Like most other artists, Gerald Nees paints the things he loves... such as the countryside?
CU painting with brush moving and PULL BACK..to artist with brush in mouth
CU & TV artist at work (3 shots)
CU Artist without brush
CU a finished painting with details (2 shots)
CU Autumn scene
CUs painting of riverboat and details (3 shots)
CU and details river scene (2 shots)
CU Raft on river (4 shots)
Initials ES. 1705 ES. 1720
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Background: Like most other artists, Gerald Nees paints the things he loves... such as the countryside around his Indiana farm. But unlike most other artists, Gerald is partly paralysed, and paints with a brush in his mouth.
The artist was paralysed in 1953, when he broke his neck while driving into a pond.
He didn't give up painting because he "doesn't believe in quitting on anything."
His reputation has grown quickly over the last few years and now his exhibitions are in such demand that they have to be organised several months in advance.
SYNOPSIS: Painting is hard enough for somebody who can use his hands... but it's harder for Gerald Nees, of Indiana.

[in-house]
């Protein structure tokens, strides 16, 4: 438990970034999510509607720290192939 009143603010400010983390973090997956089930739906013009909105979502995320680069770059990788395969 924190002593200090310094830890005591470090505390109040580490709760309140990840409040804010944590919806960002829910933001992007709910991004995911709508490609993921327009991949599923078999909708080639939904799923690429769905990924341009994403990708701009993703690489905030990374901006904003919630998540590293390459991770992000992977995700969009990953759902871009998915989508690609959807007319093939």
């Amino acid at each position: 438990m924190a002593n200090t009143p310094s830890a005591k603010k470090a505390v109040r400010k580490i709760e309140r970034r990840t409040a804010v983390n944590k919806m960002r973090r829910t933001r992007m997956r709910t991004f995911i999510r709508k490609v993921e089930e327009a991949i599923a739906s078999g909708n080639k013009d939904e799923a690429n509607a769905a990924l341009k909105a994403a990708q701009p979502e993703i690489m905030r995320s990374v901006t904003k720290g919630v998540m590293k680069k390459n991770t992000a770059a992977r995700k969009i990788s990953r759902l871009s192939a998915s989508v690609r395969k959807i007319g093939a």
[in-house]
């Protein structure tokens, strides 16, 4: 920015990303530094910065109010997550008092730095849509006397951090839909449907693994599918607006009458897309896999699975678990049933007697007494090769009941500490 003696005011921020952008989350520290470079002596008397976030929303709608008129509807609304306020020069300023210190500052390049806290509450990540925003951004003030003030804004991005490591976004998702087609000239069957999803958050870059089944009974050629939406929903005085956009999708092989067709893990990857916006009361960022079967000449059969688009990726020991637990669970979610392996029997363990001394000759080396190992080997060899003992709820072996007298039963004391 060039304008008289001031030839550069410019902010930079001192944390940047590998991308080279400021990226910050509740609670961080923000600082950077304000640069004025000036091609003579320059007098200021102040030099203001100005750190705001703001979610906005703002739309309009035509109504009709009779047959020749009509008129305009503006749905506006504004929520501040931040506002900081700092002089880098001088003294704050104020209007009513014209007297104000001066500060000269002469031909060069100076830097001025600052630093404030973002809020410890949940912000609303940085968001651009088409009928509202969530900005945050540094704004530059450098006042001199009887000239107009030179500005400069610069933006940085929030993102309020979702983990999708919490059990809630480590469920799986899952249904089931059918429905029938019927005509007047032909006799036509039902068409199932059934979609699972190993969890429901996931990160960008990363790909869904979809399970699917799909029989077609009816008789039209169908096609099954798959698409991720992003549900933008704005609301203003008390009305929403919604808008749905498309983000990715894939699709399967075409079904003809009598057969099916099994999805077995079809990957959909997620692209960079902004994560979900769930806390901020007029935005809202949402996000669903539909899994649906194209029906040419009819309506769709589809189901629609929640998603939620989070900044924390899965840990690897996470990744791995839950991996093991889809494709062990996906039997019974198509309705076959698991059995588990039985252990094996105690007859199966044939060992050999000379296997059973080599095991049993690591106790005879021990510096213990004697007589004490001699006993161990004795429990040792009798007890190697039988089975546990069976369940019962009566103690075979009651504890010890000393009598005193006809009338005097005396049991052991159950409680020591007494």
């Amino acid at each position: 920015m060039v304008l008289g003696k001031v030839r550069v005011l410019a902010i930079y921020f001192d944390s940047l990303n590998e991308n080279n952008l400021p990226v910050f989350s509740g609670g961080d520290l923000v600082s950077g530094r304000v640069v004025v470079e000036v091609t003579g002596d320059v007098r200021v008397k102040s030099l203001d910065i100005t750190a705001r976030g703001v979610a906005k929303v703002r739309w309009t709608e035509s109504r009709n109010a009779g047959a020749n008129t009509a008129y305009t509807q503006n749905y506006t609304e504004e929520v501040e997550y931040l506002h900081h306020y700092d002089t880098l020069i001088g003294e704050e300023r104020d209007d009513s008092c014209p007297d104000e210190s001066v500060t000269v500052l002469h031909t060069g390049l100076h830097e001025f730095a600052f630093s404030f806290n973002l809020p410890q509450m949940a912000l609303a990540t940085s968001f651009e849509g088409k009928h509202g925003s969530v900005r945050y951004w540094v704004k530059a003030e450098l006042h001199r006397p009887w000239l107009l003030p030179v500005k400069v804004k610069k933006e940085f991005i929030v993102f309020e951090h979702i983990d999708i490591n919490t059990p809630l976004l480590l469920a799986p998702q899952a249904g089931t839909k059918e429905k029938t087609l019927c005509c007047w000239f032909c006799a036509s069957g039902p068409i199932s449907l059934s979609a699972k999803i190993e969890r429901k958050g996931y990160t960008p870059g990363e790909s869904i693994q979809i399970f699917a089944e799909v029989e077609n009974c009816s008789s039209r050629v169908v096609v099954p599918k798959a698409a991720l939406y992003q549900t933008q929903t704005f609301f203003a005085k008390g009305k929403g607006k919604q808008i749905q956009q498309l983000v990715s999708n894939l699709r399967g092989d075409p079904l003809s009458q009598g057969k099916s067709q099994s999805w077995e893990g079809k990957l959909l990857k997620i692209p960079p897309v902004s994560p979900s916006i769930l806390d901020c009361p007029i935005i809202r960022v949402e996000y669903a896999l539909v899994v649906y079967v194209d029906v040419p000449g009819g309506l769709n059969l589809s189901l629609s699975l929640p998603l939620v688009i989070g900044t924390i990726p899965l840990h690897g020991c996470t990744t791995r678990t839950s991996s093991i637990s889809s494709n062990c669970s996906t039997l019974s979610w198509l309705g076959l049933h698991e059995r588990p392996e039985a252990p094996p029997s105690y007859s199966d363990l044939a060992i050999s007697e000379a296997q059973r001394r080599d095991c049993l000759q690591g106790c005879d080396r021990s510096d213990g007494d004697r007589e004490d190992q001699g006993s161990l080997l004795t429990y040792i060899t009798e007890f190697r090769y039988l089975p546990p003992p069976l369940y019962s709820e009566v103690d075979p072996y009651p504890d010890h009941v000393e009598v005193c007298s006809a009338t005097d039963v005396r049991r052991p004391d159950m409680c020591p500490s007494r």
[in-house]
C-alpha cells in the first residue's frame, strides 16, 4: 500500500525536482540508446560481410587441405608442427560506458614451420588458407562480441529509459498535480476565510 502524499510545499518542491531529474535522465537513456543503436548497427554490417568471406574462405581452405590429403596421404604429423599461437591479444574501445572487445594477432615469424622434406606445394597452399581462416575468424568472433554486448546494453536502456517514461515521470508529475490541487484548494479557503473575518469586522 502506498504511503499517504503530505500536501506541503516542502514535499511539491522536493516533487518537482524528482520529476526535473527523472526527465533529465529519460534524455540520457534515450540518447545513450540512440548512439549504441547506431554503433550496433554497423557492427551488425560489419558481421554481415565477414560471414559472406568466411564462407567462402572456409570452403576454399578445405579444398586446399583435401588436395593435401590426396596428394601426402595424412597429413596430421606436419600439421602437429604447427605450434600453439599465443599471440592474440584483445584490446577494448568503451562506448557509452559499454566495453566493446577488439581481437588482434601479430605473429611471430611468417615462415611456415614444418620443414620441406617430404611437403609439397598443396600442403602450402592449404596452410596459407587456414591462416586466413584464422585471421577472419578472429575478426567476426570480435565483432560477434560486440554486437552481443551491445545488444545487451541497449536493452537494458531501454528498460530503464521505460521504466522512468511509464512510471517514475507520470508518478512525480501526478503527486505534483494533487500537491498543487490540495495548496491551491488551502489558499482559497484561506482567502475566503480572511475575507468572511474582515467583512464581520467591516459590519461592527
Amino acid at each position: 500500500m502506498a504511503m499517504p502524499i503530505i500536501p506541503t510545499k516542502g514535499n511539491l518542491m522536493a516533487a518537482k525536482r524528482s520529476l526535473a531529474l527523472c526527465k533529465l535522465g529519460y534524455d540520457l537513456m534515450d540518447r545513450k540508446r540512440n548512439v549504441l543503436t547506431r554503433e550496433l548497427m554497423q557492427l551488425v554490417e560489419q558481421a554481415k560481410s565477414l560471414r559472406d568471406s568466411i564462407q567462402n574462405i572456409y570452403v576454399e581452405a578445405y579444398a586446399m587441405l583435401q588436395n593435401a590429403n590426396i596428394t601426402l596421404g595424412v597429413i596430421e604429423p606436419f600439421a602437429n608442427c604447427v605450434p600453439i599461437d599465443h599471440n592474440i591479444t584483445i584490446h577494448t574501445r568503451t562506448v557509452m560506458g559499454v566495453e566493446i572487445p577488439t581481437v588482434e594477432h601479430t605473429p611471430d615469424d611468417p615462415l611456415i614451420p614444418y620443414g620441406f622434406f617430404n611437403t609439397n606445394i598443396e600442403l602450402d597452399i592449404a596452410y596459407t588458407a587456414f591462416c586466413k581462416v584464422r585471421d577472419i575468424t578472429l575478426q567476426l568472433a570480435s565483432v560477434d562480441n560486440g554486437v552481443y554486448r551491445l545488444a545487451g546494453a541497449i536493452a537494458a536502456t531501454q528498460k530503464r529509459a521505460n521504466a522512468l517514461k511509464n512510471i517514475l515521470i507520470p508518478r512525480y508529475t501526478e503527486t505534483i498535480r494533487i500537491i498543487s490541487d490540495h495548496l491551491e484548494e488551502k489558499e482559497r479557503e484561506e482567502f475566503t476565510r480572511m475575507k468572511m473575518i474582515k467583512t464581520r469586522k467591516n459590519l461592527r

He has been partly paralysed since nineteen-fifty-three, when he broke his neck while diving into a swimming pool.
But Gerald says he doesn't know the meaning of quitting, and despite the loss of use of his limbs, he concentrated on painting.
Painting by mouth can be tedious, but Gerald doesn't mind the tedium, and sometimes works for five hours a day.
A painting of a riverboat is his favourite work, and, like the rest of his paintings, it carries incredible detail and human activity. Gerald Nees's reputation has grown enormously over the last few years. His patrons include several well-known people and exhibitions of his work have become so much in demand that they must now be organised several months in advance. Although he has regained some use of his arms, he will never be able to paint normally with his hands.